High prevalence of inappropriate antibiotic prescribing in a VA healthcare system
Inappropriate antibiotic prescribing is rampant at primary care clinics within the Veterans Administration (VA) healthcare system in Pittsburgh, despite the rise of antibiotic resistance. About half of all prescriptions reviewed were prescribed unnecessarily. In another quarter of cases, the incorrect antibiotic was prescribed, or the duration of the prescription wasn't consistent with guideline recommendations. The research was published in Antimicrobial Agents and Chemotherapy, a journal of the American Society for Microbiology.
"We found the vast majority of prescriptions for some commonly prescribed antibiotics, like azithromycin and ciprofloxacin, were inappropriate," said first author Nathan R. Shively, MD, now the Medical Director of the Antimicrobial Stewardship Program at Allegheny Valley Hospital, and Faculty in the Division of Infectious Disease at Allegheny Health Network. "Another interesting finding was that a third of all prescriptions we reviewed were prompted by a non-face-to-face encounter, such as a telephone call," said Dr. Shively. "The bottom line is that we have a lot of room for improvement in outpatient antibiotic prescribing."
For acute respiratory infections, antibiotics were not indicated in 74 percent of prescriptions. For urinary tract infections, antibiotics were not indicated in 30 percent of prescriptions, and 28 percent of patients for whom an antibiotic was indicated received one that did not fit the guidelines. That could mean, for example, that they received a broad-spectrum antibiotic rather than one that was more precisely targeted to their infection. Precise targeting reduces the likelihood of spreading antibiotic resistance.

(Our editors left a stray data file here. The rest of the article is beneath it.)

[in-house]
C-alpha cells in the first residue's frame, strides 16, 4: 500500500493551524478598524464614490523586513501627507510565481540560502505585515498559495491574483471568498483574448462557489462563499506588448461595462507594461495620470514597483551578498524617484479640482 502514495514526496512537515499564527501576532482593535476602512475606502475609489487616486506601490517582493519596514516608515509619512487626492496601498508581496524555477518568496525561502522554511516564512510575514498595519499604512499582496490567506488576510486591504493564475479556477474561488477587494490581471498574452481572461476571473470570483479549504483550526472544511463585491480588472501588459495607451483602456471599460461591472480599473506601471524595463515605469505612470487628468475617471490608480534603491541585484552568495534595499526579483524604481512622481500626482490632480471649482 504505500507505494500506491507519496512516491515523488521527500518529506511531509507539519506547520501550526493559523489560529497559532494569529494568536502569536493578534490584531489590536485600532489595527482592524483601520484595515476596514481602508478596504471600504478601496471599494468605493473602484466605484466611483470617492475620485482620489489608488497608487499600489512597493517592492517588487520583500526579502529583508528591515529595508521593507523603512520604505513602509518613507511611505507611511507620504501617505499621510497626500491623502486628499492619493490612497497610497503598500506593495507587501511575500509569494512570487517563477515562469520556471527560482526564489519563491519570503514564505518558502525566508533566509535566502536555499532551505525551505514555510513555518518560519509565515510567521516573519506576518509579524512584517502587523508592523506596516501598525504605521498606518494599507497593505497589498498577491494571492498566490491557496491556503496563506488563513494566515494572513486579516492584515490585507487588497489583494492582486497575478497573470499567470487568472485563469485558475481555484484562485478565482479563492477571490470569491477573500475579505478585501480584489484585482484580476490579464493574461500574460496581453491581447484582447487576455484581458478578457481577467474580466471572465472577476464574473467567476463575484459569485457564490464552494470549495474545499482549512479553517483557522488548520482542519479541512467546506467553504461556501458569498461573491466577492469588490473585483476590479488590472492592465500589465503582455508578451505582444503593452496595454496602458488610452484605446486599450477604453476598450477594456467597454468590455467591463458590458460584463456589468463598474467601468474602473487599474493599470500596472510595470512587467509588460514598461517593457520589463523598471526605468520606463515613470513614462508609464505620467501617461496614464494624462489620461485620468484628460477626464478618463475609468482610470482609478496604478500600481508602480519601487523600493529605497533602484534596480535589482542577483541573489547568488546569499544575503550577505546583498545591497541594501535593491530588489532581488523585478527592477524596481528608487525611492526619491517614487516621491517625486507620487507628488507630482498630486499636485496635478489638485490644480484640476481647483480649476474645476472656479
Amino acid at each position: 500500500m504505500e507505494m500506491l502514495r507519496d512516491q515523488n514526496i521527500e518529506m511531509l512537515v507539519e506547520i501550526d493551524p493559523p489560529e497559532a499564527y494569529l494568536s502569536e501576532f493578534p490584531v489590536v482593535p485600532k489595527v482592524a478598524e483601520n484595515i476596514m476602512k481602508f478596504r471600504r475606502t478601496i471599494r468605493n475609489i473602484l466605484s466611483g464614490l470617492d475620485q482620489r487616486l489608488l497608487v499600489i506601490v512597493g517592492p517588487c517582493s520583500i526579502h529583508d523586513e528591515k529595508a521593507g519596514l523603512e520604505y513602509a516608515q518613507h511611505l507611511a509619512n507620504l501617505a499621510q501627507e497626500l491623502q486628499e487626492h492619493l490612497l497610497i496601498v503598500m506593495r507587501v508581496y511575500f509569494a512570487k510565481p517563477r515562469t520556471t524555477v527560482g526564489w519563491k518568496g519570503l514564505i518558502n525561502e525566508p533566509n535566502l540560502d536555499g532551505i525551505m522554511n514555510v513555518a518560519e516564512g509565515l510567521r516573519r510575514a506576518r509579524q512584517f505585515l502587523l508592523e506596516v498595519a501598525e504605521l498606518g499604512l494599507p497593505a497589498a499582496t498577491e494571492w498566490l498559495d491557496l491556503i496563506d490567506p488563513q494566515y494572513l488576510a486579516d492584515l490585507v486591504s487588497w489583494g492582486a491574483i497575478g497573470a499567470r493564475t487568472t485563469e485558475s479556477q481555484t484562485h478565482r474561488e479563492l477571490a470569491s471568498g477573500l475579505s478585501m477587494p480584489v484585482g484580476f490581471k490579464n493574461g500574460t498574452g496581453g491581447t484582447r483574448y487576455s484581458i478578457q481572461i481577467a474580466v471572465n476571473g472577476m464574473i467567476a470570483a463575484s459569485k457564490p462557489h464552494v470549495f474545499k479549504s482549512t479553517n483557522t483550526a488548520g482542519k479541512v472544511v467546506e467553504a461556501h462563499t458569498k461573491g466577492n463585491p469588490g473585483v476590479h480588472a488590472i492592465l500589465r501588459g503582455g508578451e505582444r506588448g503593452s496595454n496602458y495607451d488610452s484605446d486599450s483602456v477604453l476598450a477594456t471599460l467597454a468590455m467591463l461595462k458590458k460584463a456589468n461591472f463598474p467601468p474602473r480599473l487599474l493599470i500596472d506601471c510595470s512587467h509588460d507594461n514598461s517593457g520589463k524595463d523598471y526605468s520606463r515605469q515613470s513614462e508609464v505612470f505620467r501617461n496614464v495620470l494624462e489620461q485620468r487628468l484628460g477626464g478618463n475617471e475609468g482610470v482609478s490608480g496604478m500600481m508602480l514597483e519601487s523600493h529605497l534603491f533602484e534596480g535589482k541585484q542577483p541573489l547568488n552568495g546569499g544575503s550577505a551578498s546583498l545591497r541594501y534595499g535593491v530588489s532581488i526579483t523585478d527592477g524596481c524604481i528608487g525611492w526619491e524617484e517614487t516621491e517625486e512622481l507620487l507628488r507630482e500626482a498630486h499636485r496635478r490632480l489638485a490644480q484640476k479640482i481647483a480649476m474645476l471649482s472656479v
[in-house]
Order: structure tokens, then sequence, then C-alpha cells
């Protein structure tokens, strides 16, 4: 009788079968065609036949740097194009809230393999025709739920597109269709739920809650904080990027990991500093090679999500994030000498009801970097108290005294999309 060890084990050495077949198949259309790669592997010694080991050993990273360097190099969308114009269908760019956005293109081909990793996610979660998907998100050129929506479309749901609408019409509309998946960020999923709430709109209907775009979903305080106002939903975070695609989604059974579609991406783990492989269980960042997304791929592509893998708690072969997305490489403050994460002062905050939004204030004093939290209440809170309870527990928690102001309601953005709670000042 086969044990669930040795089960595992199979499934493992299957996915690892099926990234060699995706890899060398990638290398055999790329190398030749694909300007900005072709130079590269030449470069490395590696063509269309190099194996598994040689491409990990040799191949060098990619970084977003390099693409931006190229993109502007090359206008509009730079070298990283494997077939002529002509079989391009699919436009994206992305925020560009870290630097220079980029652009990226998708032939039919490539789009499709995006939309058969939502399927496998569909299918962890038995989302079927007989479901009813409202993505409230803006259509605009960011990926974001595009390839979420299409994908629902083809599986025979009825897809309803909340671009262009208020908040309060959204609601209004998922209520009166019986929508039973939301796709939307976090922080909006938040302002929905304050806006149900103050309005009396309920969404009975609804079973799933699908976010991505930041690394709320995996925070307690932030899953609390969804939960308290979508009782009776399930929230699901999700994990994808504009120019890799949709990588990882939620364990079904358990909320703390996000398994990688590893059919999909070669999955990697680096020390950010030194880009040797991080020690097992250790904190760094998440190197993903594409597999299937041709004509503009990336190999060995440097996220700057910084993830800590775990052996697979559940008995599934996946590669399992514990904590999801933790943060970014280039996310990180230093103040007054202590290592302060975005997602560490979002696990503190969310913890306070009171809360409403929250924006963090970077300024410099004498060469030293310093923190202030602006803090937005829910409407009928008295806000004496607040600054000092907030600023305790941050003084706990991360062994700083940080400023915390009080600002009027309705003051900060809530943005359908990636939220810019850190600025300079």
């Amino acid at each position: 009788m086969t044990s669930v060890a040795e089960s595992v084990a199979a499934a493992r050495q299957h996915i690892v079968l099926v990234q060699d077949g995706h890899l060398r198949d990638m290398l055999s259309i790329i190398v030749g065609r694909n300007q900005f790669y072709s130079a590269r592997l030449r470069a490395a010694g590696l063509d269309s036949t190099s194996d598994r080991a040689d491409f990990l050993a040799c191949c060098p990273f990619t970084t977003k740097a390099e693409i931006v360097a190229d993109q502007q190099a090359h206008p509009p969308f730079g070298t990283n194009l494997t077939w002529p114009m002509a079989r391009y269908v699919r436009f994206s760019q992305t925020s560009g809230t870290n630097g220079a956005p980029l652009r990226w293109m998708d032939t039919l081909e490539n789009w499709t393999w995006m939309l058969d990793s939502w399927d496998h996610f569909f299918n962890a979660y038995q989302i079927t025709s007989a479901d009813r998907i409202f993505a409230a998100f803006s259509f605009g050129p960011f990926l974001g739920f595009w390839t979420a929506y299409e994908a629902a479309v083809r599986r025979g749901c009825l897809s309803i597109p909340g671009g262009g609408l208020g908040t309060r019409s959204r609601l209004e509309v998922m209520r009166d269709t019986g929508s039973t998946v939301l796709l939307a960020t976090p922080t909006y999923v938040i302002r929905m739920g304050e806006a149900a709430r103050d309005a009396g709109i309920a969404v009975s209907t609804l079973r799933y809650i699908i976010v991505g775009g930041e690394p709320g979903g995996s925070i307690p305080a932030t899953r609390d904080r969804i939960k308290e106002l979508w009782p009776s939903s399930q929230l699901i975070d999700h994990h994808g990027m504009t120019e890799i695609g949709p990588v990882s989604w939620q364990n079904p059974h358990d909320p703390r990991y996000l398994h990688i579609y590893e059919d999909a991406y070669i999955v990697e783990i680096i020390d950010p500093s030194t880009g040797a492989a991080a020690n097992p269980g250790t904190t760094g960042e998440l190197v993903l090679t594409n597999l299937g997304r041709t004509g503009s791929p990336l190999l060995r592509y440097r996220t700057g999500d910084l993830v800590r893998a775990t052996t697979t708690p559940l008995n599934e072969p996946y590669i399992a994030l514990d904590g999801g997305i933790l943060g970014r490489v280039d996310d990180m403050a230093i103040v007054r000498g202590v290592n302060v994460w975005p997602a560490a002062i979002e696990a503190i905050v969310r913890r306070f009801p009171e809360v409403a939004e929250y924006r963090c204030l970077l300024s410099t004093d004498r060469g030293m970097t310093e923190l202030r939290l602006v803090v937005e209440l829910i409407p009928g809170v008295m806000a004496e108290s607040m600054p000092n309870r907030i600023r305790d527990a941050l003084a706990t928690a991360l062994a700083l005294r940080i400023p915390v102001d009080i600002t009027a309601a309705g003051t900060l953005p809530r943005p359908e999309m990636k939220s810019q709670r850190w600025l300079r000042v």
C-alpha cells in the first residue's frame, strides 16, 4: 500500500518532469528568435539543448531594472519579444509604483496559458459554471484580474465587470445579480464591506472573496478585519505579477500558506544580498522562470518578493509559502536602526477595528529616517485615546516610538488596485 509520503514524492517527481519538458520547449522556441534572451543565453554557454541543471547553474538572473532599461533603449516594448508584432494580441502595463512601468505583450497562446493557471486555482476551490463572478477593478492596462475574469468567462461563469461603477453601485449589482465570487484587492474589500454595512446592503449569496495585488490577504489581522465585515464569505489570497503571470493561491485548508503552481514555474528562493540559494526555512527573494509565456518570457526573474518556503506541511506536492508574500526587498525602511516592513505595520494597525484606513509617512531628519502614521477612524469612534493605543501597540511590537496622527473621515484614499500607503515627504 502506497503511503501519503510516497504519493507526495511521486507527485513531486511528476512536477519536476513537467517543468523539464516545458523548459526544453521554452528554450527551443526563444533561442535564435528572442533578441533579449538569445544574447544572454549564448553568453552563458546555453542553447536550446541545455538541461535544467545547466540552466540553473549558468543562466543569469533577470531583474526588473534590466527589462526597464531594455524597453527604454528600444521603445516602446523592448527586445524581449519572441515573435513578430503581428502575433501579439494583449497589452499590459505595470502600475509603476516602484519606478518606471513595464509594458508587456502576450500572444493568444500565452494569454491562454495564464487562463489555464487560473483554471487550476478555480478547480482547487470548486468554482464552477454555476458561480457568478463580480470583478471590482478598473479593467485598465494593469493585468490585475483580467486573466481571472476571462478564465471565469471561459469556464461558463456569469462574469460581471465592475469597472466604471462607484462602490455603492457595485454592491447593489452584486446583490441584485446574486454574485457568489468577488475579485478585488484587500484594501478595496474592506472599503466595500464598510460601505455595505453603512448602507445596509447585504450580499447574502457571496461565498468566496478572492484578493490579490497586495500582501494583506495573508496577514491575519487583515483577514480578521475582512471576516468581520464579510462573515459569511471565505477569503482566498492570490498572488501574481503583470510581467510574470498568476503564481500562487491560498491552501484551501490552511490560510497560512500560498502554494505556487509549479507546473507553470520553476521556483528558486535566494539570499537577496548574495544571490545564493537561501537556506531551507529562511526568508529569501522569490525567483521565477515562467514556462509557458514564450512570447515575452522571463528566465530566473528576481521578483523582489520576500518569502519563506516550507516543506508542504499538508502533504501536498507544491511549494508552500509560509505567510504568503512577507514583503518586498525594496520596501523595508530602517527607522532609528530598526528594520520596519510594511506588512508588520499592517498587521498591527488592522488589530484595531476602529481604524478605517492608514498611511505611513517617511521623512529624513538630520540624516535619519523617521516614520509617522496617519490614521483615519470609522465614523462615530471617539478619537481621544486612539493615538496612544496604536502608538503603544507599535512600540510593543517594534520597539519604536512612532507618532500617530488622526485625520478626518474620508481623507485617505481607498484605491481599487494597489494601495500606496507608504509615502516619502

Based on their findings, the investigators instituted an antibiotic education and feedback program in the Veterans Affairs Healthcare System primary care clinics in Pittsburgh, that participated in this study. "The program has achieved marked and sustained reductions in antibiotic use," said Dr. Shively. "These data will be presented at the [Infectious Disease Week] (IDWeek) meeting this October, and they will provide one model for how healthcare systems might improve their use of antibiotics."
In the study, "we collected all antibiotic prescriptions prescribed within our VA healthcare system from September 2015 through August 2016," said Dr. Shively. "We then reviewed a random subset of prescriptions to determine why they were prescribed, and based on guideline recommendations, whether the antibiotic was necessary, whether it was the right antibiotic, and whether it was prescribed for the right amount of time."
Many antibiotics prescribed in the United States are unnecessary or unnecessarily broad spectrum, said Dr. Shively. "This is a major cause for concern, as it leads to increasing bacterial resistance, making the antibiotics we have less effective when we really need them." One example: Azithromycin is no longer reliable to treat the most common cause of bacterial pneumonia—Streptococcus pneumoniae—due to increasing resistance.
Excessive use of antibiotics also leads to more adverse effects for patients, including complications such as the difficult to eradicate Clostridium difficile infections, which boost costs for health care systems, said Dr. Shively.
While other regions and healthcare systems were not included in the study, Dr. Shively said he doubts that the Pittsburgh VA Healthcare System is an outlier for inappropriate antibiotic prescribing. "I think our findings are more likely to be a hint that prior studies might have underestimated the extent of the problem."
Provided by American Society for Microbiology